H.  whereas since 2001 Joseph Kabila has been President of the Democratic Republic of the Congo; whereas President Kabila’s term of office was to end on 20 December 2016, and whereas the mandate of the DRC’s presidency is constitutionally limited to two terms and the next presidential and legislative elections were initially scheduled to be held by the end of 2016;

I.  whereas over the past two years President Kabila has been using administrative and technical means to try to delay the election and remain in power beyond the end of his constitutional mandate;

J.  whereas the EU imposed sanctions on seven members of the Congolese forces in December 2016 for the violation of human rights; whereas the United States has imposed sanctions on Major General Gabriel Amisi Kumba and John Numbi, who are members of Kabila’s inner circle and are believed to be among those who have encouraged the President to take a hard line against protesters and have engaged in actions that undermine democracy in the DRC;

K.  whereas in December more than 80 people were killed in the DRC while protesting against Kabila’s clinging to power without an election;

L.  whereas on23 January 2017 Congo’s government spokesman, Lambert Mende, confirmed that Human Rights Watch’s (HRW) Central Africa director Ida Sawyer had been expelled from the country for falsifying her name on immigration documents;

M.  whereas on 31 December 2016 the Secretary General of the Catholic Bishops’ Conference of the Congo announced that an agreement had been reached between President Kabila and Felix Tshisekedi, on behalf of Le Rassemblement, that elections would be held in 2017 and that the Constitution would not be changed to allow the president to stand for a third consecutive term;

N.  whereas the ongoing talks on the implementation of the agreement between President Kabila and the opposition are stalling over disagreement on the composition of the council to monitor progress towards the election and Kabila’s ability to select the Prime Minister;

1.  Condemns the use of violence in Gabon, both by protestors and in the manner in which police and government officials have attempted to resolve the situation;

2.  Joins the United Nations, in particular France and the United States of America, in calling for a de-escalation by both sides of the ongoing dispute in Gabon, the immediate cessation of violent acts and incitements to violence and the immediate circulation of transparent details regarding the outcome of the vote;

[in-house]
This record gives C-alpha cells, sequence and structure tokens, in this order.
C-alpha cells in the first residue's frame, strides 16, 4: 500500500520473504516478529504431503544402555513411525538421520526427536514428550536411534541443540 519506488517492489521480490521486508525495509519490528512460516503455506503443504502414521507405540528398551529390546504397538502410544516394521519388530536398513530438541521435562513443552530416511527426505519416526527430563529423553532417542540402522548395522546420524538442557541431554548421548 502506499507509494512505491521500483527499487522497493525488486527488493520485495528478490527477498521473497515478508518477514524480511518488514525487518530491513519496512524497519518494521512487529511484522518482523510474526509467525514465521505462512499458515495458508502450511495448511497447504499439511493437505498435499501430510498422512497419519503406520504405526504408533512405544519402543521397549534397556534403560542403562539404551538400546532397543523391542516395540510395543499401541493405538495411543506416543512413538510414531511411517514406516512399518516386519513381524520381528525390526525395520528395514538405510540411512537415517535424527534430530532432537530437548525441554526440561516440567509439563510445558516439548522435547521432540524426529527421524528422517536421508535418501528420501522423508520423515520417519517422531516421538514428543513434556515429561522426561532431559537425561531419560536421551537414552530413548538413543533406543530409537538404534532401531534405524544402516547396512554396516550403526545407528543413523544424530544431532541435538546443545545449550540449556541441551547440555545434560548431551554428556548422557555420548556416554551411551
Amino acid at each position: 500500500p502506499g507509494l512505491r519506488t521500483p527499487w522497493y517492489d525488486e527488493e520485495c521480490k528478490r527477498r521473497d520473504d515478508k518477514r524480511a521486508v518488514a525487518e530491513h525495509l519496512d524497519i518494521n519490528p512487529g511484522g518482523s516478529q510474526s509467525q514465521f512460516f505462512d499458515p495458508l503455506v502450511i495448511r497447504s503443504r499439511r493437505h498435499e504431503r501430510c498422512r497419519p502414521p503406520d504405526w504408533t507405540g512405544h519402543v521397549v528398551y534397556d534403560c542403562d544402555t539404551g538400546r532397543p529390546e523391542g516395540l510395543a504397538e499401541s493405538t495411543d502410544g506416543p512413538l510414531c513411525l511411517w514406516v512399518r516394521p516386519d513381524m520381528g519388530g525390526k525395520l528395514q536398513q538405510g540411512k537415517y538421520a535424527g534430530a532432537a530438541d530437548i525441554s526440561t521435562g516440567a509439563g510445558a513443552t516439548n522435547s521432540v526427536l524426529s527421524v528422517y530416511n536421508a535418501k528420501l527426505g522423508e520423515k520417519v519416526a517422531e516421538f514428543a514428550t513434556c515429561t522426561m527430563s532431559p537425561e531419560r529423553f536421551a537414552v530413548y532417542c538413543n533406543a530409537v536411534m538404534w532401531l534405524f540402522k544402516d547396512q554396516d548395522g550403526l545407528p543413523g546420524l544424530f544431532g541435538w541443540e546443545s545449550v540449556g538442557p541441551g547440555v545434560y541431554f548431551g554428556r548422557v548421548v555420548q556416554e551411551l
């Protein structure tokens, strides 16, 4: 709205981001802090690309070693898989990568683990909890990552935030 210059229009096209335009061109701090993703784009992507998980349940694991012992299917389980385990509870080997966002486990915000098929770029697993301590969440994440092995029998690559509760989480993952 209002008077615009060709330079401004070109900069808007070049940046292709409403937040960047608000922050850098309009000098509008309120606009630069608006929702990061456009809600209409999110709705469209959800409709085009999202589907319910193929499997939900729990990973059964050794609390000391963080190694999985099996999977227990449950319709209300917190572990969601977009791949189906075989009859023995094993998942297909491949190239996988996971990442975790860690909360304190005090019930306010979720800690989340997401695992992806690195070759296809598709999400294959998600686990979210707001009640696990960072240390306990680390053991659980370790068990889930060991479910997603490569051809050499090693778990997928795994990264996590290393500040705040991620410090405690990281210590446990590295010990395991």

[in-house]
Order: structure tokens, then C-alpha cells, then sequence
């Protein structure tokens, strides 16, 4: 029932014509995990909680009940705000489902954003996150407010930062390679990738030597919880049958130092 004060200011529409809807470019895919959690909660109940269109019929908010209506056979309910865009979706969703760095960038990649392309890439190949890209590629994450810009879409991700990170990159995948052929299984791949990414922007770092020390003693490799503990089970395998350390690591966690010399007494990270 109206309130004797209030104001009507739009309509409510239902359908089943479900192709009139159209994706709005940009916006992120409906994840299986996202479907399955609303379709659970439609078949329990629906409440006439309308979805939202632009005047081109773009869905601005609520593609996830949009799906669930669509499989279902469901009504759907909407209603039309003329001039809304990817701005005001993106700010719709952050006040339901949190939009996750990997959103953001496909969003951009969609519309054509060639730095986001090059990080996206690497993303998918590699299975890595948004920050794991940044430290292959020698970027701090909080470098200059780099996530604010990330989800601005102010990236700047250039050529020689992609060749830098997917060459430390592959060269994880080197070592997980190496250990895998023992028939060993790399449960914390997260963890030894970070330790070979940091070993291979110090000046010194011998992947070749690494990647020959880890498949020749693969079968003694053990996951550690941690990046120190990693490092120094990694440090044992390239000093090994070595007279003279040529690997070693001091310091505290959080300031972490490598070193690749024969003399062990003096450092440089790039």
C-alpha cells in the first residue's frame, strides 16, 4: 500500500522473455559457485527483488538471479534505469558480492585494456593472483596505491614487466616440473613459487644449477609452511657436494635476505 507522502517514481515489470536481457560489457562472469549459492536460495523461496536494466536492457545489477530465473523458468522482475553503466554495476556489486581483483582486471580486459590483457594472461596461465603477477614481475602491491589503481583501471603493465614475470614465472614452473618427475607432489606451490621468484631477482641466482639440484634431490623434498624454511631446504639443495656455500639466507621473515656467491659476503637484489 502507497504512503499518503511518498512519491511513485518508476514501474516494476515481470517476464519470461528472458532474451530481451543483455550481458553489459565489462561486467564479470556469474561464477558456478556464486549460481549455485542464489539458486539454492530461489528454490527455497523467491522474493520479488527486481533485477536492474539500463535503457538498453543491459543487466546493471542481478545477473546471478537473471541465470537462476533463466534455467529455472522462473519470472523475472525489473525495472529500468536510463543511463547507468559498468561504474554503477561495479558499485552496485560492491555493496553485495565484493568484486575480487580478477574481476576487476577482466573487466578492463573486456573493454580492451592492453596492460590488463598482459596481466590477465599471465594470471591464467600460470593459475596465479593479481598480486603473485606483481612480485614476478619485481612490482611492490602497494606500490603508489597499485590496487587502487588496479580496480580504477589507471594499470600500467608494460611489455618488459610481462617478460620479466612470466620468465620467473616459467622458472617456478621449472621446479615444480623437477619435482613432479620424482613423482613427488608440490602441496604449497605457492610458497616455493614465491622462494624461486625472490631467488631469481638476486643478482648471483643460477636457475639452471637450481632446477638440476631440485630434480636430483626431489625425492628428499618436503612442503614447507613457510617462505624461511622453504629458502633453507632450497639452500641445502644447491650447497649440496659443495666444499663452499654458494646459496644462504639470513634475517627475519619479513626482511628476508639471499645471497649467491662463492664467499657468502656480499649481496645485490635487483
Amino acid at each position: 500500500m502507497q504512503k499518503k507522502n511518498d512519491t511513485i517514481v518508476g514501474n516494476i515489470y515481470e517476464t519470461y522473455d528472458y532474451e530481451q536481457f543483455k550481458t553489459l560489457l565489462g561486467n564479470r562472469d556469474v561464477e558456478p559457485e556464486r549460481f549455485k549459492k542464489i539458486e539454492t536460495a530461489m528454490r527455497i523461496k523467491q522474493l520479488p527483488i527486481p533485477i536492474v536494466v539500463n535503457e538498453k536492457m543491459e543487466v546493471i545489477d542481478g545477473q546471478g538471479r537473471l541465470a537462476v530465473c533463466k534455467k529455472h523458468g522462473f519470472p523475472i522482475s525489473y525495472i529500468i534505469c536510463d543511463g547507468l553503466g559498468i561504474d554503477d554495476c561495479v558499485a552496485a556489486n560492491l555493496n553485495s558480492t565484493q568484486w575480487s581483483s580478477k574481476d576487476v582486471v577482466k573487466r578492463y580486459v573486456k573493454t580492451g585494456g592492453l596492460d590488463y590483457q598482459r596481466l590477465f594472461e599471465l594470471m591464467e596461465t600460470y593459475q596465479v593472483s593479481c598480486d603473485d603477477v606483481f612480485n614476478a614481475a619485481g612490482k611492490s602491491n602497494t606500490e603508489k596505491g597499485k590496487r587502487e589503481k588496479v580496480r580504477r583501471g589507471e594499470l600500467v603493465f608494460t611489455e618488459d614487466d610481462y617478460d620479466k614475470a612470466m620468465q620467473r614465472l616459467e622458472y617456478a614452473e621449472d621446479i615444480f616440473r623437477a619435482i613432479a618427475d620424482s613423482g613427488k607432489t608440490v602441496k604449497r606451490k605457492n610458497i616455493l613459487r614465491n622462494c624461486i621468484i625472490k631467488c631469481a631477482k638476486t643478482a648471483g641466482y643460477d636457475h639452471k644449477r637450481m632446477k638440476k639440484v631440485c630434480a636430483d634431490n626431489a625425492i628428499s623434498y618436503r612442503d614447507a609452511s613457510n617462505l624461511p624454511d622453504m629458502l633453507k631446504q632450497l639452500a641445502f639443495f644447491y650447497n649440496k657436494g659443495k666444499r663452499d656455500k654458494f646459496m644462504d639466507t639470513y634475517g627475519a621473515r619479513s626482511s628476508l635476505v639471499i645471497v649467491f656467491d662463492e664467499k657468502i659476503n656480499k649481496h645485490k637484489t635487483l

3.  Joins the African Union’s Peace and Security Council in reiterating the importance of a transparent and regular process of appeal to the Gabonese Constitutional Court in order to maintain stability in the country;

4.  Calls on the Government of Gabon to cooperate fully with the deployment of French-speaking observers from the high courts of other African nations to assist the Constitutional Court of Gabon;

5.  Calls on the Government of Gabon to commit itself to ensuring that future elections are free, fair and democratic, with transparent and rigorous polling procedures open to international observation;

6.  Calls on the negotiators to bear in mind that the purpose of the negotiations post-December 2016 is to bring about elections in the DRC before the end of 2017; urges them to not to be side-tracked by the details of the negotiations and to redouble their efforts in good faith following the last-minute agreement brokered by the National Bishops’ Conference (CENCO); reminds them of the high stakes involved if they fail to bring about a successful outcome;

7.  Calls on all international actors to provide major political, financial, technical and logistical support to Congo, if needed for the elections to take place by December 2017;

8.  Condemns the expulsion of human rights defenders and urges the Government of the DRC to allow defenders to remain in the country;

9.  Calls on the Commission and the High Representative to expand the list of those who are urging President Kabila to ignore the Constitution and those who are responsible for violent repression and human rights violations, and to make a proposal to the Council to expand the list of offenders who have restrictive measures (sanctions) imposed on them by the EU;

10.  Instructs its President to forward this resolution to the Vice-President of the Commission/High Representative of the Union for Foreign Affairs and Security Policy, the Council, the Commission, the governments and parliaments of the Member States, the United Nations, the President and Government of the Democratic Republic of Congo and the President and Government of Gabon.

(1)

Texts adopted, P8_TA(2016)0085.

(2)

Texts adopted, P8_TA(2016)0290.

(3)

Texts adopted, P8_TA(2016)0479.